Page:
Youngkin spent his weekend advancing Donald Trump’s dangerous election conspiracies
Richmond, VA — Over the weekend, Glenn Youngkin took to the campaign trail to peddle Donald Trump’s dangerous conspiracy theories -- despite there being absolutely no evidence that the 2020 election results were fraudulent. Last week, Glenn Youngkin was caught suggesting that Donald Trump could be reinstated as president after months of calling election integrity “the most important issue” facing Virginians.
Despite Terry McAuliffe and Virginia Democrats’ forceful calls for Youngkin to withdraw from this dangerous event, Glenn went ahead and headlined it anyway. Youngkin’s decision to peddle these dangerous conspiracies and then pretend he never did so has Virginians wondering:
“How Stupid Does Glenn Youngkin Think We Are?”
See key excerpts below and read the full report on Youngkin’s attendance here.
Richmond Times-Dispatch: Youngkin speaks at 'election integrity' rally at Liberty University
By Patrick Wilson
GOP gubernatorial nominee Glenn Youngkin made a campaign stop Saturday at an “election integrity” rally in Lynchburg that his ticketmates opted not to attend, taking criticism from Democrats who said his appearance helped spread falsehoods about the 2020 election.
The two-day event at Liberty University hosted by the 5th Congressional District GOP was not open to the press.
While some Republicans are demanding what they describe as a “forensic audit” of the 2020 election in Virginia, there is no evidence of election fraud.
The Virginia Department of Elections said in March that a risk-limiting audit of the 2020 election confirmed Virginia’s election results accurately portrayed the winners.
Former President Donald Trump made baseless claims of election fraud that preceded the deadly Jan. 6 insurrection at the U.S. Capitol, in which many protesters sought to overturn the results of the presidential race. The former president and many other Republicans have continued to question the legitimacy of the presidential election, even though it wasn’t close and there’s no evidence of any widespread fraud.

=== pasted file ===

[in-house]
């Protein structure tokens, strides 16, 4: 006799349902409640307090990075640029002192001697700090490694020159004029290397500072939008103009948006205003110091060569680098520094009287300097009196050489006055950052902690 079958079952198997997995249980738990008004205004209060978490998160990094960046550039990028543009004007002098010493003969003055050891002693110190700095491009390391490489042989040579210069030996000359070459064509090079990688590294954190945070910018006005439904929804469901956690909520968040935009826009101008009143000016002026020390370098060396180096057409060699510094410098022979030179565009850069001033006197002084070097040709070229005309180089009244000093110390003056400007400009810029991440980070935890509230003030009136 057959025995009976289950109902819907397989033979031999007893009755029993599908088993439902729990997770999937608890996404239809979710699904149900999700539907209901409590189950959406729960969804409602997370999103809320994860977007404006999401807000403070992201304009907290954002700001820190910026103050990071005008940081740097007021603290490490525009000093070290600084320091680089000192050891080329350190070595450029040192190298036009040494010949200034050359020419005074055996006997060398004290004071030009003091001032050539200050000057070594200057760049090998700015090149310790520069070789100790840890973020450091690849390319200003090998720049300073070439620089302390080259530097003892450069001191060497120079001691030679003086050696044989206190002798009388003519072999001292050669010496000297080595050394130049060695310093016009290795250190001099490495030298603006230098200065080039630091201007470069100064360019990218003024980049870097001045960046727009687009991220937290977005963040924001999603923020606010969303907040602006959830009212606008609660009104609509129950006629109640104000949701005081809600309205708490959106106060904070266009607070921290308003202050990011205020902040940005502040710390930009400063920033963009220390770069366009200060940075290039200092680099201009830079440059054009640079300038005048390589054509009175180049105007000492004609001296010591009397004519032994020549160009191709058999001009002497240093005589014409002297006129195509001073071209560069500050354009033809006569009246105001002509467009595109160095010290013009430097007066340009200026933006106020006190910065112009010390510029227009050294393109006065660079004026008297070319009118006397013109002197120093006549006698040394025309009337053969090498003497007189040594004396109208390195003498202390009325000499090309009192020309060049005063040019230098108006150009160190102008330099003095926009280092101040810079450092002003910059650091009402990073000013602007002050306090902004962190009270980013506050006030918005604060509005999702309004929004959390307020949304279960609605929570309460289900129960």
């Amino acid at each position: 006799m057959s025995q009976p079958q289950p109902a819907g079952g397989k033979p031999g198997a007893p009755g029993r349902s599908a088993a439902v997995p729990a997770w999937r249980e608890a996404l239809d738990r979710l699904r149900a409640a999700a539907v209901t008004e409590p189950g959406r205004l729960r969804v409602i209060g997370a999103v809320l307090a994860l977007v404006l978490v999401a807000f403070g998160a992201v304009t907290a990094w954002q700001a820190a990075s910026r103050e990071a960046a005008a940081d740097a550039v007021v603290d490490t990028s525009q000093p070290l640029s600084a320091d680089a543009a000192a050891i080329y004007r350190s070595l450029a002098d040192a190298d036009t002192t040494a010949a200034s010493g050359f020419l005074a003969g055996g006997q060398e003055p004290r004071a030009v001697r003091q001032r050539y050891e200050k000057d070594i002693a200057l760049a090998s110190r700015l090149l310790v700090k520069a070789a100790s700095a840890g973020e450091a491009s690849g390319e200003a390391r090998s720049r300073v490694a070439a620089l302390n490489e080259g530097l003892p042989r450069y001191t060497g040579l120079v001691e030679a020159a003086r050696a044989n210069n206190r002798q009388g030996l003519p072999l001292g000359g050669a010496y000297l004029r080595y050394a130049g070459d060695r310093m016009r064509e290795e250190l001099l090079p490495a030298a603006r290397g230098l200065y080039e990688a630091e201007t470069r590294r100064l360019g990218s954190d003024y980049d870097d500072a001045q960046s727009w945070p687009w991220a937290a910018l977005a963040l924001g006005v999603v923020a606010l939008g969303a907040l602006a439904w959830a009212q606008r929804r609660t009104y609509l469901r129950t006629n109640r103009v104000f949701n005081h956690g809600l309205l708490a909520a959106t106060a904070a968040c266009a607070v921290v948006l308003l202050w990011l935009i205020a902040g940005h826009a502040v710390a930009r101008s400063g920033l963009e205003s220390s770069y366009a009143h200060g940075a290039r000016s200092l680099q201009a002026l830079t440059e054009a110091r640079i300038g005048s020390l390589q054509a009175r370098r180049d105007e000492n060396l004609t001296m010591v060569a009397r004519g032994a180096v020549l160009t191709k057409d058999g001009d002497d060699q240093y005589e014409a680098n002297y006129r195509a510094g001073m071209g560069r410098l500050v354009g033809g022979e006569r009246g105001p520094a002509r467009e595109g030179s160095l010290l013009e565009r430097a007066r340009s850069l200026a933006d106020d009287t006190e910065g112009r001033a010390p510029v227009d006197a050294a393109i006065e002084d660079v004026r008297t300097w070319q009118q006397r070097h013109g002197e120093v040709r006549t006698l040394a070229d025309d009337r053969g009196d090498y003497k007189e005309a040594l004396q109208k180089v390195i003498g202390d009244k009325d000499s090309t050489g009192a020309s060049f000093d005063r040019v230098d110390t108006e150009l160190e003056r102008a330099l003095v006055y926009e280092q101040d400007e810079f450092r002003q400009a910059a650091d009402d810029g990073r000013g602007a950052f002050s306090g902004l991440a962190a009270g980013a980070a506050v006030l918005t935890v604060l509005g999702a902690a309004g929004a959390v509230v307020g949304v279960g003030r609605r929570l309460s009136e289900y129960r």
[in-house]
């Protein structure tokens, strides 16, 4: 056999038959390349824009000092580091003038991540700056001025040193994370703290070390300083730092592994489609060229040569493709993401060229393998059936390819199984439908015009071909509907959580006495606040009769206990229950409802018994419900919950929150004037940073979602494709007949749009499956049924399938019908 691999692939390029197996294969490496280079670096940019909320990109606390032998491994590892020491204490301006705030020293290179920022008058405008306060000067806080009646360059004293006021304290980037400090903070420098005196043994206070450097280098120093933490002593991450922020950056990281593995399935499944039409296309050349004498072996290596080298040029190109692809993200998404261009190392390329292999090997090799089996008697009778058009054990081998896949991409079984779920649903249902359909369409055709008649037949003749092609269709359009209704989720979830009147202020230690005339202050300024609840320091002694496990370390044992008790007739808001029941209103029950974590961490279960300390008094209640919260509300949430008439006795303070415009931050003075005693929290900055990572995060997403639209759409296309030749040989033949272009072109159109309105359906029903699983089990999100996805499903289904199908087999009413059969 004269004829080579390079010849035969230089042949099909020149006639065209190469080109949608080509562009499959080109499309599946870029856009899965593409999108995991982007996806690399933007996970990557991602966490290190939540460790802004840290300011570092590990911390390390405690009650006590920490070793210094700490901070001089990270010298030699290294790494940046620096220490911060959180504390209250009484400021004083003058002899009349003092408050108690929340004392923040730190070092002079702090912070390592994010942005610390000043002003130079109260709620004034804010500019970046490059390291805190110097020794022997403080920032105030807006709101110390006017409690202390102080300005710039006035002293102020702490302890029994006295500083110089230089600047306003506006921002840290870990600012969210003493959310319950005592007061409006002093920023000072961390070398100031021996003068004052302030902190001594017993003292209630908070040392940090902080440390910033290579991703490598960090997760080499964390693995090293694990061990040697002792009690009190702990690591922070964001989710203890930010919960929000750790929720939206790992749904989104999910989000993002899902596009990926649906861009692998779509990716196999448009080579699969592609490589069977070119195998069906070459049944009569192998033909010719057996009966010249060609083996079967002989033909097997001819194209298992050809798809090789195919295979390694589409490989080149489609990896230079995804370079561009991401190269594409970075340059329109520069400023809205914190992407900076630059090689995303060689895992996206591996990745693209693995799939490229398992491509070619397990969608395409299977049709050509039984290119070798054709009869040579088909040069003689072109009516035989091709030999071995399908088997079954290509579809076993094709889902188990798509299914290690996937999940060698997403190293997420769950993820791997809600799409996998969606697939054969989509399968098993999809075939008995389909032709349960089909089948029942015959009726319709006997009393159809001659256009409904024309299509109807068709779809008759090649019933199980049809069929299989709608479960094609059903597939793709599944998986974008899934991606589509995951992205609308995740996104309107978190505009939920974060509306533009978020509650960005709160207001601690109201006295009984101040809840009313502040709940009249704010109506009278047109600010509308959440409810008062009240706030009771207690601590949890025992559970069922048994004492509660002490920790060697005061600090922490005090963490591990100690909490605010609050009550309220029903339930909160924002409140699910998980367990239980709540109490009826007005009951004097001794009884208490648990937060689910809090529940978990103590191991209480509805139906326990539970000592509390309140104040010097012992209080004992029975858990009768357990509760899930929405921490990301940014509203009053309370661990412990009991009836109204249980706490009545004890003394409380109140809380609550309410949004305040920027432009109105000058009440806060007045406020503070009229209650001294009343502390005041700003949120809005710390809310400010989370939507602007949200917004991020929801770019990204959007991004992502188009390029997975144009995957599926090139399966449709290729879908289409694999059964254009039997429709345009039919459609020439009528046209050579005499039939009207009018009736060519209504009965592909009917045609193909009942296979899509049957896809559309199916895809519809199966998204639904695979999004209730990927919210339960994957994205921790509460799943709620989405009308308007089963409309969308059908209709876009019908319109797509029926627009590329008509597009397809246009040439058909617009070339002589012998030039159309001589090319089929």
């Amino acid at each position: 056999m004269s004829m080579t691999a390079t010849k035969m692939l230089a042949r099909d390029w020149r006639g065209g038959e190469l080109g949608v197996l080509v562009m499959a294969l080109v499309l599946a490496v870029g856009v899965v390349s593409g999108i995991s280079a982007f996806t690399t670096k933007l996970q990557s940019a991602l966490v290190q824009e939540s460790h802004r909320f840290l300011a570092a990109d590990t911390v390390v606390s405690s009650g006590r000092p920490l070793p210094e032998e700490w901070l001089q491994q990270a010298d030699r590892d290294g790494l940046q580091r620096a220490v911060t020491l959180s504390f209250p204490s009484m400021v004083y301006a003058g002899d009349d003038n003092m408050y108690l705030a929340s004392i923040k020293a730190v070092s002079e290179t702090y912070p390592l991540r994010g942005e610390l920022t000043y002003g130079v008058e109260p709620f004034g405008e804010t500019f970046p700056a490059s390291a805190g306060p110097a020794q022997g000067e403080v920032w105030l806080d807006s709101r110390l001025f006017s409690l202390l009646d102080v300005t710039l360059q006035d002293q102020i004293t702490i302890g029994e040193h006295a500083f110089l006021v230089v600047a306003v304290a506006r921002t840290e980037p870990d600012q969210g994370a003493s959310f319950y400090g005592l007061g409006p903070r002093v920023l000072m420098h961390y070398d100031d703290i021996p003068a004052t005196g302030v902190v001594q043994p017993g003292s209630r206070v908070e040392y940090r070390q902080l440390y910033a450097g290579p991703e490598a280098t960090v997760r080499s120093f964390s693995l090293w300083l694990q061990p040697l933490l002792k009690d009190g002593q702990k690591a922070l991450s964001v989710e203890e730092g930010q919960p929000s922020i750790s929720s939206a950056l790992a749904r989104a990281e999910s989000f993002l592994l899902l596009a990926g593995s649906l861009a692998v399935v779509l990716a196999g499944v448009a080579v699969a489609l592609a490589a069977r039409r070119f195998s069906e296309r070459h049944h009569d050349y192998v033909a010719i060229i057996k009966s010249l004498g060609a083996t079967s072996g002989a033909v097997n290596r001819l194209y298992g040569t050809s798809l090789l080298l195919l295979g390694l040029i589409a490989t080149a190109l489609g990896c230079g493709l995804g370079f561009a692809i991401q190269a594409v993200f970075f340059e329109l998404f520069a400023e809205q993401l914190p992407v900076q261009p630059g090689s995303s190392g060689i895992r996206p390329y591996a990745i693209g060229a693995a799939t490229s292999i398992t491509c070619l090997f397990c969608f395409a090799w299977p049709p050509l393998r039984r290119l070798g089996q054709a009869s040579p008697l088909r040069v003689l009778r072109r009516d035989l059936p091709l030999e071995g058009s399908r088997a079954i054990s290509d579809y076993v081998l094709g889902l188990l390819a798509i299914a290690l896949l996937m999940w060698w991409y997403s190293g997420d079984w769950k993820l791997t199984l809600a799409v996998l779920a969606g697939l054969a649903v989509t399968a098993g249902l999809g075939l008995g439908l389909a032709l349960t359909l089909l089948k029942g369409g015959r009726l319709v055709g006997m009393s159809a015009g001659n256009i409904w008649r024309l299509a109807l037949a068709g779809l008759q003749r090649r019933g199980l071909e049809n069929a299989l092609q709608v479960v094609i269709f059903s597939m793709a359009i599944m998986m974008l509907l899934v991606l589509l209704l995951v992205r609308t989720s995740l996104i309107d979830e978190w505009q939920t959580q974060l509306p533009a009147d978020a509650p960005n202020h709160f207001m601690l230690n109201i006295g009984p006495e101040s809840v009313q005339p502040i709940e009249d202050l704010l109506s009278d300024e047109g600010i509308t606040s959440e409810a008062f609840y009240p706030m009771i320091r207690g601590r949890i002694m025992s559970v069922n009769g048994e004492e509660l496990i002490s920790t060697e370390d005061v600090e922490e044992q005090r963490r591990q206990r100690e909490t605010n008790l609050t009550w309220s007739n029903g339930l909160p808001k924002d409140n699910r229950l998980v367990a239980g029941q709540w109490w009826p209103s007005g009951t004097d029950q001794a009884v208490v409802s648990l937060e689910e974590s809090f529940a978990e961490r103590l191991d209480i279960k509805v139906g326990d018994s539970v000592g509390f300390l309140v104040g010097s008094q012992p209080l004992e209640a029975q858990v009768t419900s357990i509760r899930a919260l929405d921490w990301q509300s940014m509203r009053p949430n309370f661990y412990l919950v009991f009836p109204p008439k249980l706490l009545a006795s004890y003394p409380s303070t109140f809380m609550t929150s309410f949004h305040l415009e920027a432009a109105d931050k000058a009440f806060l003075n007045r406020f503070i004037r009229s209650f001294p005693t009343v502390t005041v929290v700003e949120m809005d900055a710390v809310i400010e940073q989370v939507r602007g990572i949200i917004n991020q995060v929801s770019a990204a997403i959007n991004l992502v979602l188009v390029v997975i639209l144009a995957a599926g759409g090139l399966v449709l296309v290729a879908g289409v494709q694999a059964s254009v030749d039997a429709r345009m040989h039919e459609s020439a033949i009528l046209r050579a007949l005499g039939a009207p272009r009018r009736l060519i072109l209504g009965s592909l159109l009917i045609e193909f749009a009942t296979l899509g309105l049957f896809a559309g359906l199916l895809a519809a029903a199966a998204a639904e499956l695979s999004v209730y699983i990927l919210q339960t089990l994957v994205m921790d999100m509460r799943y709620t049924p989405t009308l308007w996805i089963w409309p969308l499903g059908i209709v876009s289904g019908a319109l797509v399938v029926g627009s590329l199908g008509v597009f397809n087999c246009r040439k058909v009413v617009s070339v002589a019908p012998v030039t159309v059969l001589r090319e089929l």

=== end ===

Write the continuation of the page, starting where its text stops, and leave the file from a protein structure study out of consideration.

The website for the rally had listed as featured guests Youngkin, Del. Jason Miyares, the GOP nominee for attorney general, and Winsome Sears, the GOP nominee for lieutenant governor. But Miyares and Sears opted to attend an event with a Northern Virginia candidate instead.
“Glenn, Terry McAuliffe called on you to step down from this dangerous rally and you didn’t — even as the other extreme members of the GOP ticket removed themselves,” Susan Swecker, chair of the Democratic Party of Virginia, said Friday in a call with the press.
“Just this week, we learned that Youngkin suggested the courts could reinstate Trump into office — further pedaling the GOP’s dangerous lies just three months from the November gubernatorial election.
Youngkin also made campaign stops Saturday in Lexington and with police and first responders in Rockingham County and Staunton, tweeting photos from all three events. The Youngkin campaign did not promote his attendance at the Liberty event on social media.
Asked why Youngkin wanted to attend the event, spokeswoman Macaulay Porter didn’t answer but issued a statement attacking Democratic nominee McAuliffe. [...]
Leslie Caughell, associate professor of political science at Virginia Wesleyan University, said conspiracy theories have existed in the United States since its founding and data has shown many people believe them.
But in politics now, “mainstream politicians are courting them and mainstream politicians are using them,” she said.
Youngkin is sending a message through a nod, she said.
“He knows that Joe Biden won Virginia by 10 percentage points,” Caughell said. “And I think what we’re seeing is, as long as the Republican Party as a whole is kind of looking to former President Trump as their leader and keeps playing with this ‘big lie’ stuff … people who know better feel like, ‘Well in order to get the support of the Republican base I have to at least turn the other way.’ ”
When a Republican voter asked Youngkin recently about Trump possibly being reinstated to the White House by a court, Youngkin could have told her that’s impossible, Caughell said. She contrasted his decision not to with the time in the 2008 presidential race when a Republican voter told GOP nominee John McCain that Barack Obama was a Muslim, and McCain corrected her.
Youngkin’s strategy, she said, is “I can wink at them and let them know that I understand what they’re saying.”